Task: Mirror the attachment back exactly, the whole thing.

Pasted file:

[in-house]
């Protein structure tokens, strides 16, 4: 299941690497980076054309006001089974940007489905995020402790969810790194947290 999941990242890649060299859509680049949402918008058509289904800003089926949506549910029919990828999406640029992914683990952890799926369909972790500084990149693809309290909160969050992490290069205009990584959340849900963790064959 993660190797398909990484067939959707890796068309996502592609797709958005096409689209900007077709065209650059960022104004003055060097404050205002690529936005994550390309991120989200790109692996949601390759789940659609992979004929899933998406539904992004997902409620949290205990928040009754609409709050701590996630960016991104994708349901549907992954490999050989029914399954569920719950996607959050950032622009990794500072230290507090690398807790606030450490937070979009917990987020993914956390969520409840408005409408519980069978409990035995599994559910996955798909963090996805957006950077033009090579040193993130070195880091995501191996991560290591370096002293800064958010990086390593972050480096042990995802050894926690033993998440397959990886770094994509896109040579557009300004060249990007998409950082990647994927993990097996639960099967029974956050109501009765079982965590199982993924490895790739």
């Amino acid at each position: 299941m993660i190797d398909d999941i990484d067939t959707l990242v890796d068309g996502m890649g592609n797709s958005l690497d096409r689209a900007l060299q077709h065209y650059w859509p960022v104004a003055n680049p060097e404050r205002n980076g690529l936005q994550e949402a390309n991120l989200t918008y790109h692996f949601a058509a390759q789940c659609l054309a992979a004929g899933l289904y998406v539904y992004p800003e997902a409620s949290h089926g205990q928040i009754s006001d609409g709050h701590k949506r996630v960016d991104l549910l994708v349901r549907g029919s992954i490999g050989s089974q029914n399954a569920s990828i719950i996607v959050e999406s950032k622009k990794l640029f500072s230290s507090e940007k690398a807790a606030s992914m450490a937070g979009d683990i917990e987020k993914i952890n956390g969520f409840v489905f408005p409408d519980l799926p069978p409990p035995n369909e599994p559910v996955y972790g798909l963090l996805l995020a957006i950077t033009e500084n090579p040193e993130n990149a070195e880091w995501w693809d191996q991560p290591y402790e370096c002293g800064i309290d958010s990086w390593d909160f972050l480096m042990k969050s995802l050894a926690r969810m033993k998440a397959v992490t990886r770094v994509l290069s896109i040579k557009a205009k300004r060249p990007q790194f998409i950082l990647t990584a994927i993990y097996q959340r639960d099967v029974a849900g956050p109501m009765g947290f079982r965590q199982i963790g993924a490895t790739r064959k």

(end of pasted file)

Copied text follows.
[in-house]
């Protein structure tokens, strides 16, 4: 299941690497980076054309006001089974940007489905995020402790969810790194947290 999941990242890649060299859509680049949402918008058509289904800003089926949506549910029919990828999406640029992914683990952890799926369909972790500084990149693809309290909160969050992490290069205009990584959340849900963790064959 993660190797398909990484067939959707890796068309996502592609797709958005096409689209900007077709065209650059960022104004003055060097404050205002690529936005994550390309991120989200790109692996949601390759789940659609992979004929899933998406539904992004997902409620949290205990928040009754609409709050701590996630960016991104994708349901549907992954490999050989029914399954569920719950996607959050950032622009990794500072230290507090690398807790606030450490937070979009917990987020993914956390969520409840408005409408519980069978409990035995599994559910996955798909963090996805957006950077033009090579040193993130070195880091995501191996991560290591370096002293800064958010990086390593972050480096042990995802050894926690033993998440397959990886770094994509896109040579557009300004060249990007998409950082990647994927993990097996639960099967029974956050109501009765079982965590199982993924490895790739």
């Amino acid at each position: 299941m993660i190797d398909d999941i990484d067939t959707l990242v890796d068309g996502m890649g592609n797709s958005l690497d096409r689209a900007l060299q077709h065209y650059w859509p960022v104004a003055n680049p060097e404050r205002n980076g690529l936005q994550e949402a390309n991120l989200t918008y790109h692996f949601a058509a390759q789940c659609l054309a992979a004929g899933l289904y998406v539904y992004p800003e997902a409620s949290h089926g205990q928040i009754s006001d609409g709050h701590k949506r996630v960016d991104l549910l994708v349901r549907g029919s992954i490999g050989s089974q029914n399954a569920s990828i719950i996607v959050e999406s950032k622009k990794l640029f500072s230290s507090e940007k690398a807790a606030s992914m450490a937070g979009d683990i917990e987020k993914i952890n956390g969520f409840v489905f408005p409408d519980l799926p069978p409990p035995n369909e599994p559910v996955y972790g798909l963090l996805l995020a957006i950077t033009e500084n090579p040193e993130n990149a070195e880091w995501w693809d191996q991560p290591y402790e370096c002293g800064i309290d958010s990086w390593d909160f972050l480096m042990k969050s995802l050894a926690r969810m033993k998440a397959v992490t990886r770094v994509l290069s896109i040579k557009a205009k300004r060249p990007q790194f998409i950082l990647t990584a994927i993990y097996q959340r639960d099967v029974a849900g956050p109501m009765g947290f079982r965590q199982i963790g993924a490895t790739r064959k």